Kindle Book Review: The Diamond Cutter: The Buddha on Managing Your Business and Your Life

Book Reviewer Vacations With Kindle and Karma

In part 1 of this three-part review series, I told you that I had purchased a Kindle 3 with Wi-Fi to feed my business book addiction while on vacation.  One of my first purchases came as a recommendation from a fellow entrepreneur: The Diamond Cutter: The Buddha on Managing Your Business and Your Life.

The original Diamond Cutter is an ancient book of teachings given by the Buddha over 2,500 years ago.  It is the oldest dated book in the world that was printed, rather than written by hand.  The British Museum currently has a copy dated A.D. 868 –600 years before the Gutenberg Bible was produced.

In this adaptation, authors Geshe Michael Roach (@DCISuccess on Twitter) and Lama Christy McNally (@LamaChristy on Twitter) tell the story of how Michael’s monk teacher encouraged him to join the world of business if he really wanted to apply the teachings that he had learned at the monastery.  Michael had a vision of working in the diamond trade during a meditation and decided that this would be the business he would join.  The challenge for Michael was that the diamond industry was very closed to outsiders.  He started taking classes and befriended Ofer Azielant, who invited him to apprentice at Andin International.  With hard work, humility, patience and the principles in this book, Michael grew the Diamond Division of Andin International exponentially.

Inside the Book

Each chapter of The Diamond Cutter starts with a quote from the ancient script.  Then this script is interpreted by a Lama into more current language.  Then Michael takes the principles of the ancient lesson, tells the story of how he applied this lesson in his business, and give practical guidance on how you can apply these lessons in your business and in your life.

I had a love-hate relationship with the book overall and sometimes found it tedious.  But Chapter 7, “The Correlations or Common Business Problems and Their Solutions,” made the whole book worthwhile.  This section takes seven business objectives and goals and shows you how to adjust your thoughts and actions to bring those goals into reality.

  1. To prosper financially, be generous.
  2. To see yourself in a world that is happy, maintain an ethical way of life.
  3. To see yourself as healthy and attractive, refuse to get angry.
  4. To see yourself as a leader, take joy in constructive and helpful actions.
  5. To focus your mind, practice meditation.
  6. To free yourself from a world that doesn’t work the way you want it to, learn about the hidden potential of things.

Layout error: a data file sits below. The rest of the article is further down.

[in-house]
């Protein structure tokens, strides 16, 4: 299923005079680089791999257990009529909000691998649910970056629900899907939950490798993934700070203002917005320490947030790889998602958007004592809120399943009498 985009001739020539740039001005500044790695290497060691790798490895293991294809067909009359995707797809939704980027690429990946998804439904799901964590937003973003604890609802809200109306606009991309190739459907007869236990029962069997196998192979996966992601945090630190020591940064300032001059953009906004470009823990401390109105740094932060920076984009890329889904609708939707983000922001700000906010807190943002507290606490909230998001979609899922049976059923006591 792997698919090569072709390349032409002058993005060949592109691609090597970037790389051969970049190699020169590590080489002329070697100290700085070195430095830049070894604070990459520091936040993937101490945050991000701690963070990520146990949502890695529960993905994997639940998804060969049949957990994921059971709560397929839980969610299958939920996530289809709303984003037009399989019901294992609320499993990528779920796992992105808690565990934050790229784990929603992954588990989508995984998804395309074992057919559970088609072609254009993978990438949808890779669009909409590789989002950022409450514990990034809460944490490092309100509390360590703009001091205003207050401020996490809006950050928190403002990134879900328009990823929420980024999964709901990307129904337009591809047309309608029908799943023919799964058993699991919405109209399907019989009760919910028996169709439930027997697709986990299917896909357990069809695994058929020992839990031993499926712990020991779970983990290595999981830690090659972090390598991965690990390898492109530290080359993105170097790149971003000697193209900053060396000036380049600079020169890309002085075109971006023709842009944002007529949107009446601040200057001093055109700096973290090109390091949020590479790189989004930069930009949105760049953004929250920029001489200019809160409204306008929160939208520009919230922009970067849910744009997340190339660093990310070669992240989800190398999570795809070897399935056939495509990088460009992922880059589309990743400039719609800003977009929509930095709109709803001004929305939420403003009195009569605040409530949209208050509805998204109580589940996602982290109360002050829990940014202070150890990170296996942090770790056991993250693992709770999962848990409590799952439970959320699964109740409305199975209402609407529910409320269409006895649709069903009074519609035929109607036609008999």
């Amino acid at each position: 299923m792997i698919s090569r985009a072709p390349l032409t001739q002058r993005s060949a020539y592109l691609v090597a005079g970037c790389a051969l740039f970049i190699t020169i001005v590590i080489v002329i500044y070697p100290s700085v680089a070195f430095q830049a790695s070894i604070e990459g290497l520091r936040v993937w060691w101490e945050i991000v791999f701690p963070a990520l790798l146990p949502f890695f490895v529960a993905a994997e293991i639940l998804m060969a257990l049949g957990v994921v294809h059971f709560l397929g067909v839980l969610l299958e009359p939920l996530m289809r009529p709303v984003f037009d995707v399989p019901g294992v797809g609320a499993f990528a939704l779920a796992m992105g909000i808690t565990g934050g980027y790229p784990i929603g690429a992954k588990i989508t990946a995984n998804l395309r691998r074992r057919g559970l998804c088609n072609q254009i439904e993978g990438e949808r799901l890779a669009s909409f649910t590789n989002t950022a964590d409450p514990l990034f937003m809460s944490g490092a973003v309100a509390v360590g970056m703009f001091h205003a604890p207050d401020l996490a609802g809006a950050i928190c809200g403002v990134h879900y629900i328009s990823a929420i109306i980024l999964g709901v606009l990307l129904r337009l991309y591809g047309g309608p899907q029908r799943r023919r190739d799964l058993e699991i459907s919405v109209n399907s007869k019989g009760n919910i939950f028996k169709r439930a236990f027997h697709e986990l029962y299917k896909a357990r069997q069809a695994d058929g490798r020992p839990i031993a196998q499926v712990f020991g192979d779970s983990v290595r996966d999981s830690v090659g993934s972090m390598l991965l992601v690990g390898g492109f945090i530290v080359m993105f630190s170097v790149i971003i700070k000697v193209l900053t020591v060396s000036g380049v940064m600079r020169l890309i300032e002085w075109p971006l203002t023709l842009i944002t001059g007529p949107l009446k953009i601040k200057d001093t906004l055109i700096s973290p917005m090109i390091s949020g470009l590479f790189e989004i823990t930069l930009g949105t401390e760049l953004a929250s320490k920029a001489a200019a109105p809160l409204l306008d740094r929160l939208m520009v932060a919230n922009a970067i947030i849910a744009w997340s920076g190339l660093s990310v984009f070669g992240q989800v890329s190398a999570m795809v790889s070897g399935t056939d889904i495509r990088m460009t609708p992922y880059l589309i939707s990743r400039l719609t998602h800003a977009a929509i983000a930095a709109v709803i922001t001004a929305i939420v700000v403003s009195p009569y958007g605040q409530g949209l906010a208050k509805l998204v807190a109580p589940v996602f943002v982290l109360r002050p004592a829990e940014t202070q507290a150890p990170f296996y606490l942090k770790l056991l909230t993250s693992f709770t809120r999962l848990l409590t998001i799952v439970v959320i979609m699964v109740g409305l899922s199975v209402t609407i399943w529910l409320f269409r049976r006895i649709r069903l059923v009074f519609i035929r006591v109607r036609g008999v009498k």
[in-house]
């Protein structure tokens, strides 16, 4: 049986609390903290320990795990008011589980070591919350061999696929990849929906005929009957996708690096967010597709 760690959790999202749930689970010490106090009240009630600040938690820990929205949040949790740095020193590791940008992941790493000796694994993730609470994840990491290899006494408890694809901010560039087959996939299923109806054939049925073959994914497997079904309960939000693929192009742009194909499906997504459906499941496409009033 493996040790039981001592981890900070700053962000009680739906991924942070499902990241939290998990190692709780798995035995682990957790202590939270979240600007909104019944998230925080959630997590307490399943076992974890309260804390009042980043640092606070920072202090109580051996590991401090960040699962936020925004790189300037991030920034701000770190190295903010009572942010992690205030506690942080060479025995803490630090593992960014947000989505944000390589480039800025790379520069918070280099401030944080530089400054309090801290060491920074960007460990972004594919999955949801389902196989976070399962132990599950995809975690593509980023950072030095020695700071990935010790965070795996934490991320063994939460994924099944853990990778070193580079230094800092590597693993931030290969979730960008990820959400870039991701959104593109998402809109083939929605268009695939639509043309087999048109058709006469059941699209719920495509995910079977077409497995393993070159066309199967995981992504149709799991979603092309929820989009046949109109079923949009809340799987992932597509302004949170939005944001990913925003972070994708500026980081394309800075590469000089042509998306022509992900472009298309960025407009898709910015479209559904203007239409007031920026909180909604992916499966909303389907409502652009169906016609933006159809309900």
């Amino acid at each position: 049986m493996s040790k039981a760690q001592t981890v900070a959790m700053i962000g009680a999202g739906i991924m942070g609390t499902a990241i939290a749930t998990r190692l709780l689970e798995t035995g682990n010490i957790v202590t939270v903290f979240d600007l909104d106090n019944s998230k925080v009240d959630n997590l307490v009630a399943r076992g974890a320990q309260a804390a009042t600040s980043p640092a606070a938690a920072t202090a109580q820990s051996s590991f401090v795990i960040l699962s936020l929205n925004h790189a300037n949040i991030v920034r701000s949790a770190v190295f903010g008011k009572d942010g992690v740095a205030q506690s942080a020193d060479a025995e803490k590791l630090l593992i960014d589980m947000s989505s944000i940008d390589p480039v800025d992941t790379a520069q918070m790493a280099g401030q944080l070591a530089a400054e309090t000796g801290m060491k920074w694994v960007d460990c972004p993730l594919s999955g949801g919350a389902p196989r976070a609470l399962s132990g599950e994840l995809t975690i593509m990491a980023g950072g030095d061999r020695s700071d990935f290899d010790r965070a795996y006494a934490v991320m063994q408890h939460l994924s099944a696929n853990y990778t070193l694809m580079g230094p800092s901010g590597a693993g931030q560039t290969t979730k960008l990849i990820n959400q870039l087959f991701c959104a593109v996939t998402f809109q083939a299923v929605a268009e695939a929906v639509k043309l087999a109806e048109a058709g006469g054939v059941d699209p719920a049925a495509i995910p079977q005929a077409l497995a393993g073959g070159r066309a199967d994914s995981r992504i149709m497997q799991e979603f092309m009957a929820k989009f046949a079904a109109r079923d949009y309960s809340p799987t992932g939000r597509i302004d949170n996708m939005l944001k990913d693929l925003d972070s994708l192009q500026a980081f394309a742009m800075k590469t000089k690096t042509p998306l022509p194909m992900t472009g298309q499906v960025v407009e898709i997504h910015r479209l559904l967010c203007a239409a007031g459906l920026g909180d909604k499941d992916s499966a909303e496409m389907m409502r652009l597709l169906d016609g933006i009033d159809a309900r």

7. To get all you wished for, practice compassion toward others.

I admit, that’s a little “out there.”  This is why the authors list a series of common business problems and their solutions; these are much more practical in nature.

  • If company finances are unstable:  Share your profits with those who have helped you produce them.
  • If your equipment and machinery is outmoded or unreliable: Stop being envious of other businesspeople and focus on your own creativity and innovation.
  • If you feel like you’re losing your authority in the company: Don’t be arrogant with those around you; listen to those who work with you.
  • If your office is full of fighting and bickering: Stop engaging in talk that aims to split people apart (that’s gossip).

There are something like 50 of these problem/solution statements in this chapter. This is where the Kindle got unwieldy.  It’s hard to flip through many pages at a time to reference a simple statistic like this.

Reading through these problem/solution statements, I couldn’t help but think of specific situations where I had these very problems.  Not only that, but I could see how my actions, thoughts and speech could have easily encouraged the very situations I was trying to avoid.

You might think this is a religious book because it references Buddhism.  I really didn’t see it that way.  I saw this as a book that made me reflect on who I was and how the actions and decisions I made affected the outcomes and results that my business created.

If you’re in the mood for self-reflection, and looking at ways to improve how your business exists in the world and interacts with its employees and customers, this is a great read.

My next book review will be about the follow-up book to The Diamond Cutter, Karmic Management.

Ivana Taylor Ivana Taylor is the Book Editor for Small Business Trends. She is responsible for directing the site’s book review program and manages the team of professional book reviewers. She also spearheads the annual Small Business Book Awards. Ivana publishes DIYMarketers, where she shares daily do-it-yourself marketing tips, and is co-author of "Excel for Marketing Managers."